The CONEX box (Container, express) was a type of cargo container developed during the Korean War that was used to transport and store supplies during the Korean and Vietnam wars. It was reinvented by Malcom McLean to form the standard Intermodal shipping container (often called an ISO box, after ISO 6346) that is used widely by container shipping companies today.
The use of standardized steel and aluminum shipping containers began during the late 1940s and early 1950s, when commercial shipping operators and the US military started developing such units. During World War II, the US Army began experiments with containers to ship supplies to the front lines. Cargo was being delayed at ports due to the time required by break bulk loading and offloading of ships. In addition the supplies suffered from pilferage and in-transit damage. In 1948 the U.S. Army Transportation Corps developed the "Transporter", a rigid, corrugated steel container, able to carry 9,000 pounds (4,082 kg). It was 8 ft 6 in (2.59 m) long, 6 ft 3 in (1.91 m) wide, and 6 ft 10 in (2.08 m) high, with double doors on one end, was mounted on skids, and had lifting rings on the top four corners.
After proving successful in Korea, the Transporter was developed into the Container Express (CONEX) box system in late 1952. Based on the Transporter, the size and capacity of the Conex were about the same,[nb 1] but the system was made modular, by the addition of a smaller, half-size unit of 6 ft 3 in (1.91 m) long, 4 ft 3 in (1.30 m) wide and 6 ft 10+1⁄2 in (2.10 m) high.[nb 2] CONEXs could be stacked three high, and protected their contents from the elements. By 1965, the US military had some 100,000 CONEX boxes, and by 1967, over 100,000 more had been procured to support the escalation of the Vietnam War, making this the world's first intercontinental application of intermodal containers. More than three quarters were shipped only once, because they remained in theatre. The CONEX boxes were as useful to the soldiers as their contents, in particular as storage facilities where there were no other options.
The term "CONEX" remains in common use in the US military to refer to the similar but larger ISO-standard shipping containers.
- "CONEX". U.S. Army Transportation Museum. Archived from the original on 2013-02-15.
In late 1952, the Transportation Corps developed the Container Express (CONEX), replacing the 'Transporter'.
- Intermodal Marine Container Transportation: Impediments and Opportunities, Issue 236 // National Research Council: The container revolution (page 18): "This [Army] box in turn served as a model for the small containers that most major ship operators began using during the late 1940s and early 1950s. These however, were mainly loaded and unloaded at the docks, and not used intermodally.."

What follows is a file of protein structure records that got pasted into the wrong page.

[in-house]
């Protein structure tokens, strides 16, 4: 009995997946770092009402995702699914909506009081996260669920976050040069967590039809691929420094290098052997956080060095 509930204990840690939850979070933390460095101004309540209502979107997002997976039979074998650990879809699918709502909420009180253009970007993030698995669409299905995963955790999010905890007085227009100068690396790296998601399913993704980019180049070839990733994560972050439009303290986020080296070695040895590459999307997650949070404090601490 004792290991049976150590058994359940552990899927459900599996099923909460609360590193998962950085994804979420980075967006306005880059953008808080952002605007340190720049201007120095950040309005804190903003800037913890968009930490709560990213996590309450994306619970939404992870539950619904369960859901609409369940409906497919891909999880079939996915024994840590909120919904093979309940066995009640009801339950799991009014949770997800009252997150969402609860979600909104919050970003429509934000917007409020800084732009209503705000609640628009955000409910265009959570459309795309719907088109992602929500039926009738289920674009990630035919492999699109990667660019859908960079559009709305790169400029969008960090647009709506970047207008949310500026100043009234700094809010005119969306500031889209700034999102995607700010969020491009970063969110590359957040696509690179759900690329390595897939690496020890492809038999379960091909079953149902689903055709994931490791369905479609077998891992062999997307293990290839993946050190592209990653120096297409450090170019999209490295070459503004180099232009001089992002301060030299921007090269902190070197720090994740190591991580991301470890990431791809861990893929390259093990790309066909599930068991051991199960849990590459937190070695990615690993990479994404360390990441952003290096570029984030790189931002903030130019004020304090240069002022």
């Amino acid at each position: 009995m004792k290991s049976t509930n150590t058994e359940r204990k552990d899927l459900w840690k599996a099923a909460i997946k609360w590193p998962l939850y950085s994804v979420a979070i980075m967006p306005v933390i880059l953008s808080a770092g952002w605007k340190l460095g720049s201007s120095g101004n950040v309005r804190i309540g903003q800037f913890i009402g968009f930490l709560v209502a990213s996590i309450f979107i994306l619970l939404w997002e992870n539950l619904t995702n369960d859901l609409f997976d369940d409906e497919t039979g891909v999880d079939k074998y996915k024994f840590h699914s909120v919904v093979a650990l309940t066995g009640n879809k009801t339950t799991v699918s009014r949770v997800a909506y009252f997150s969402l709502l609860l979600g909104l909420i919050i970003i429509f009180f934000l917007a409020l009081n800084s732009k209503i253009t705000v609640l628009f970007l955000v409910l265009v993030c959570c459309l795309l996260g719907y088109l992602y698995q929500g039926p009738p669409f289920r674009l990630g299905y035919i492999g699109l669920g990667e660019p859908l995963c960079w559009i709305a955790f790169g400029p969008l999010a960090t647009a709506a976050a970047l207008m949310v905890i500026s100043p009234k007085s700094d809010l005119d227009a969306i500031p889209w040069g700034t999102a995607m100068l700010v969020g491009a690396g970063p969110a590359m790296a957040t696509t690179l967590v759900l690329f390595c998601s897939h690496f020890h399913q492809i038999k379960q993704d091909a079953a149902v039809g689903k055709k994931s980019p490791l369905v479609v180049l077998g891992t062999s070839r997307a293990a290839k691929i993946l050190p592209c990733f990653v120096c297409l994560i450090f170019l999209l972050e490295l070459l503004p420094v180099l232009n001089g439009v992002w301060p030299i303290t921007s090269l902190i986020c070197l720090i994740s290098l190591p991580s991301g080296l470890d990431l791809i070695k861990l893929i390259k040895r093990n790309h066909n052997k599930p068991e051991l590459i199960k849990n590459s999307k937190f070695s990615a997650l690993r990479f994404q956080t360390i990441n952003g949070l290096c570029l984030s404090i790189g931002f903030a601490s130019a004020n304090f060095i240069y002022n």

- "History & Development of the Container – The "Transporter", predecessor to the CONEX". www.transportation.army.mil. U.S. Army Transportation Museum. 15 May 2013. Archived from the original on 20 July 2015. Retrieved 20 July 2015.
- Heins, Matthew (2013). "2". The Shipping Container and the Globalization of American Infrastructure (PDF) (dissertation). University of Michigan. p. 15. Retrieved 21 July 2015.
- Levinson, Marc (2006). "7". The Box: How the Shipping Container Made the World Smaller and the World Economy Bigger. Princeton, N.J.: Princeton University Press. p. 127. ISBN 0-691-12324-1. Retrieved 21 July 2015.
- Logistic Support in the Vietnam Era (PDF) (Report). Vol. 7: Containerization. US DoD Joint Logistics Review Board. 15 December 1970. p. 10. Archived from the original (PDF) on July 21, 2015. Retrieved 22 July 2015.
The dimensions of the CONEX II are 75 by 82½ by 102 in. The CONEX container is a metal reusable shipping box. The most common type has a 295-cu. ft. capacity, is about 8½ by 6 by 7 ft, and can carry 9,000 lbs. The dimensions of the Half-CONEX or CONEX I container are 75 by 82¼ by 51 in.
- Development of Containerization // J. van Ham, J. Rijsenbrij: Steel containers Archived 27 August 2016 at the Wayback Machine (page 8)
- Falloff // Robert Flanagan: Fleeing G.o.D. Archived 27 August 2016 at the Wayback Machine (page 7)
- Michael J. Everhart (7 July 2014). "My Vietnam Tour – 1970". Retrieved 21 July 2015.
.. CONEX ... container that ... was about 7' high by 8' wide and about 12' long...
- Logistic Support in the Vietnam Era (PDF) (Report). Vol. 7: Containerization. US DoD Joint Logistics Review Board. 15 December 1970. pp. 9–11. Archived from the original (PDF) on July 21, 2015. Retrieved 22 July 2015.